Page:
I listened to Richard Rohr's book, Falling Upward: A Spirituality for the Two Halves of Life while driving to and from the redwoods each week last summer. But I saved it until now because I think Rohr has an especially appropriate message for the Easter season. When you think about it, resurrection is a kind of falling upward that doesn't just happen to Jesus.... In the next several sermons I will be trying to bring the words of Richard Rohr to the words of Scripture in the hope that we can glean some wisdom for our lives. We start today with another one of Jesus' resurrection appearances in the Gospel of John.
It's in moments like this, when I look into the face of a homeless woman and see the risen Christ, that I know that the resurrection is real. Is the Christian Church dying? Always, but only dying so that it can rise again. We all have to do that. We have to die to death, so we can live for life; die to sin and brokenness, so we can live for healing and wholeness, die to hate and fear so we can live for love. In fact, that's what baptism is all about. In the ritual of baptism, we symbolically die with Christ, so that we can rise with Christ. In baptism, we let go of the old body—our old hurts, fears and failures—everything that is keeping us from rising above the old life and embracing a new one. Being baptized into the Christian life, professing a faith that is always evolving, joining a church that is always dying and rising, and letting the Spirit lead you on a journey that is always unfolding in new and unimaginable directions takes a lot of courage. If you join this church, you won't find easy answers to your questions. We will try to make it hard for you to keep your kindergarten faith, your domesticated Jesus. We want to challenge you to learn and to grow and to put Easter into action. As it says on our website, "if you want God to change your life, help us change the world." We are here to make the resurrection real. Would like to join us?
What Jesus brings into the city of Jerusalem is something very different from what we saw in the city of Chicago and what we have seen so far in this campaign. Into a city that is teeming with violence, Jesus comes as the Prince of Peace. Into a city that feeds on political power, Jesus brings spiritual power. Into an atmosphere of hate and fear, Jesus brings love and forgiveness.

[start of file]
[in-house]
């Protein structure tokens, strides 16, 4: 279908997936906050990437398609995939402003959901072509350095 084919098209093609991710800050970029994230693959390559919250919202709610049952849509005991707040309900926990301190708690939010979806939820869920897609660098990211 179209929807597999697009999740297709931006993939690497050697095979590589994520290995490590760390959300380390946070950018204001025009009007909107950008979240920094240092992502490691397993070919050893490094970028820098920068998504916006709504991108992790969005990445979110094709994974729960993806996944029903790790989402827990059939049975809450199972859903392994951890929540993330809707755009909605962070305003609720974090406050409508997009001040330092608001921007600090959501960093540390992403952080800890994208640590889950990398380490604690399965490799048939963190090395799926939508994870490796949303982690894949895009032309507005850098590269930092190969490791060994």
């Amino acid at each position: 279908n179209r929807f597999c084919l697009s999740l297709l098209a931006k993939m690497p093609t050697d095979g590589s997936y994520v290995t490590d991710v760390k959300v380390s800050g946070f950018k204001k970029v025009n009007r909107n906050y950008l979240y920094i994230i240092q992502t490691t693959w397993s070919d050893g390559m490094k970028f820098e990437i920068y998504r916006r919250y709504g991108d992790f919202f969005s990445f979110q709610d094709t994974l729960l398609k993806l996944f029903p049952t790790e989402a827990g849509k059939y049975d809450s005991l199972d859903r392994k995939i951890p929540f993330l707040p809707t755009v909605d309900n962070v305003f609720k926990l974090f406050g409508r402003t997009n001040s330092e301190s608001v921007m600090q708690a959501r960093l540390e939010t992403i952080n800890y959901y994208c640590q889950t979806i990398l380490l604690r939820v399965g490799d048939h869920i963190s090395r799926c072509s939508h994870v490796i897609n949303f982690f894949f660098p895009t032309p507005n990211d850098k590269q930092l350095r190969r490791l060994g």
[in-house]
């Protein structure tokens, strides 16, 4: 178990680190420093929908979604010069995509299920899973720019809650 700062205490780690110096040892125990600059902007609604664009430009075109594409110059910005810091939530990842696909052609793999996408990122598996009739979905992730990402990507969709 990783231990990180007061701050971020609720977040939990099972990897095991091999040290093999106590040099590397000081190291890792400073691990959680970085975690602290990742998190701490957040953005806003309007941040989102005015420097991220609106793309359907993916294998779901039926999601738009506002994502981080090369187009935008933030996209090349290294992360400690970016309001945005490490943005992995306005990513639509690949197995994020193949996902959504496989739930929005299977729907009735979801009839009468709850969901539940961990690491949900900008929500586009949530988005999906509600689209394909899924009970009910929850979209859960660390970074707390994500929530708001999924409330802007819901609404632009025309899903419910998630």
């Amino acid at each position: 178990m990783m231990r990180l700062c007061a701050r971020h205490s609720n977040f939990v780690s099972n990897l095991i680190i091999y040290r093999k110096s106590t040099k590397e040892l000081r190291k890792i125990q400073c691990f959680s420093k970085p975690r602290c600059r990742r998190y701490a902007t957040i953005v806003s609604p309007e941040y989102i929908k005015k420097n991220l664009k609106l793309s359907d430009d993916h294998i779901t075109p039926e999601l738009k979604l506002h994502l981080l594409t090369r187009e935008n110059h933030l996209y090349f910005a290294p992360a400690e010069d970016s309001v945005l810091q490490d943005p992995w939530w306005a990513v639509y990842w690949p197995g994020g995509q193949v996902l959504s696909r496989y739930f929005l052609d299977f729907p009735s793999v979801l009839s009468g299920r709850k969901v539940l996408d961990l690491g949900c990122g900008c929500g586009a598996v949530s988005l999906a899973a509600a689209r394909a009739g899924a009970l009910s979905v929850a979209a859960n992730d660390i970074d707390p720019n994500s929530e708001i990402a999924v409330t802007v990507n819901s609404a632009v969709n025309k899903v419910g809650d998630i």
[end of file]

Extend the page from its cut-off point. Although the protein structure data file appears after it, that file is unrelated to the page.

When we think of how hard it is to let go of the things that make us feel significant and safe in this world, we don't want to hear that we have to give it all up in order to gain Christ. But look at the Apostle Paul and take heart. He doesn't have to renounce these things beforehand. Christ met him on the road to Damascus. He was going there with all his credentials in order to persecute Christians. Christ met him anyway. It was only after meeting Christ that Paul discovered that the things that used to make him feel good about himself could no longer do so. When Christ showed him how utterly unimportant all those things were, he didn't need them anymore. No longer relying on his own righteousness, he was saved by God's righteousness through his faith in Jesus Christ.
When we spend our time—as politicians often do—thinking that we are better, smarter, stronger, and more self-sufficient than other people, we are not likely to bother to look up and see the God who is looking down and loving us no matter how wrong or stubborn or insufferable we can sometimes be. We just have to get it in our heads that going home to God is not a weakness. Admitting that we were wrong and begging forgiveness is not a failing. Despite what the culture and the candidates teach us, being humble is not a sorry lack of self-confidence. It is a most amazing gift of grace. The only loss you incur is the loss of your false self, your proud self, and you didn't need it anyway. In losing your pride, you gain your soul.